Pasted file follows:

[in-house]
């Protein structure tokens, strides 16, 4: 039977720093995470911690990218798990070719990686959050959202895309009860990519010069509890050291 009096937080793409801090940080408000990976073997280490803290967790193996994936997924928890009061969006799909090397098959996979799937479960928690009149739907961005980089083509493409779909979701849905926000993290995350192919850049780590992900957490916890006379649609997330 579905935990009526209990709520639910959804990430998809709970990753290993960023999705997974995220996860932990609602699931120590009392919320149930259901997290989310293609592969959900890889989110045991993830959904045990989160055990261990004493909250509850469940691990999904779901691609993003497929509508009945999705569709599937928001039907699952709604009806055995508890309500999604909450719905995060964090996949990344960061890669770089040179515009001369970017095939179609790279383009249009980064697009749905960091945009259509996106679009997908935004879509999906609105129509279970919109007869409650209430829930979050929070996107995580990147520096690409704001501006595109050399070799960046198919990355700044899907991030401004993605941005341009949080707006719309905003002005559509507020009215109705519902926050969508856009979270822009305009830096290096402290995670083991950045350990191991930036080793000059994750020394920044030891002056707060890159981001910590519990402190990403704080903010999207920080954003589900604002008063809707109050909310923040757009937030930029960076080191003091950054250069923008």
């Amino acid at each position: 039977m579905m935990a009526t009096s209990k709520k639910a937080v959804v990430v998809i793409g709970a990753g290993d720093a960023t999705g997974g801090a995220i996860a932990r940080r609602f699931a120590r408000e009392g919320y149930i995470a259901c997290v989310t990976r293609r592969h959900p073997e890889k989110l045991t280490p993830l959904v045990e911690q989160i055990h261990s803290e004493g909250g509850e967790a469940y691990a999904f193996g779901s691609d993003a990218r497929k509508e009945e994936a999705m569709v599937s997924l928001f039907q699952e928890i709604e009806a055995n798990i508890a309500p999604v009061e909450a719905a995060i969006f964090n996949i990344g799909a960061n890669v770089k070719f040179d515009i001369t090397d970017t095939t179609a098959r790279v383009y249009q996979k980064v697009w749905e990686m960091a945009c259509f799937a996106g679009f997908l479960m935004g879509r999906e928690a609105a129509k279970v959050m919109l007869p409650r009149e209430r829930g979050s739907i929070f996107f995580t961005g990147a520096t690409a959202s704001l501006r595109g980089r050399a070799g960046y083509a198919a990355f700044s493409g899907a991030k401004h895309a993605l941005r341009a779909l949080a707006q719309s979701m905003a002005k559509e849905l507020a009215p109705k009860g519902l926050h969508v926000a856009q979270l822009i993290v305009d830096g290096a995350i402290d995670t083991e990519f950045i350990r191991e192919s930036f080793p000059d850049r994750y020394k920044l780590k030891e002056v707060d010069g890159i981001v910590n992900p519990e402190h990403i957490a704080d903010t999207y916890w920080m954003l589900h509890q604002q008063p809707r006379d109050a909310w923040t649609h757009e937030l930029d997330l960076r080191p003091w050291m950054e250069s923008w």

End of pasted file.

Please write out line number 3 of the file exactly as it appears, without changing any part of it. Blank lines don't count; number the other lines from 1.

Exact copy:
């Amino acid at each position: 039977m579905m935990a009526t009096s209990k709520k639910a937080v959804v990430v998809i793409g709970a990753g290993d720093a960023t999705g997974g801090a995220i996860a932990r940080r609602f699931a120590r408000e009392g919320y149930i995470a259901c997290v989310t990976r293609r592969h959900p073997e890889k989110l045991t280490p993830l959904v045990e911690q989160i055990h261990s803290e004493g909250g509850e967790a469940y691990a999904f193996g779901s691609d993003a990218r497929k509508e009945e994936a999705m569709v599937s997924l928001f039907q699952e928890i709604e009806a055995n798990i508890a309500p999604v009061e909450a719905a995060i969006f964090n996949i990344g799909a960061n890669v770089k070719f040179d515009i001369t090397d970017t095939t179609a098959r790279v383009y249009q996979k980064v697009w749905e990686m960091a945009c259509f799937a996106g679009f997908l479960m935004g879509r999906e928690a609105a129509k279970v959050m919109l007869p409650r009149e209430r829930g979050s739907i929070f996107f995580t961005g990147a520096t690409a959202s704001l501006r595109g980089r050399a070799g960046y083509a198919a990355f700044s493409g899907a991030k401004h895309a993605l941005r341009a779909l949080a707006q719309s979701m905003a002005k559509e849905l507020a009215p109705k009860g519902l926050h969508v926000a856009q979270l822009i993290v305009d830096g290096a995350i402290d995670t083991e990519f950045i350990r191991e192919s930036f080793p000059d850049r994750y020394k920044l780590k030891e002056v707060d010069g890159i981001v910590n992900p519990e402190h990403i957490a704080d903010t999207y916890w920080m954003l589900h509890q604002q008063p809707r006379d109050a909310w923040t649609h757009e937030l930029d997330l960076r080191p003091w050291m950054e250069s923008w």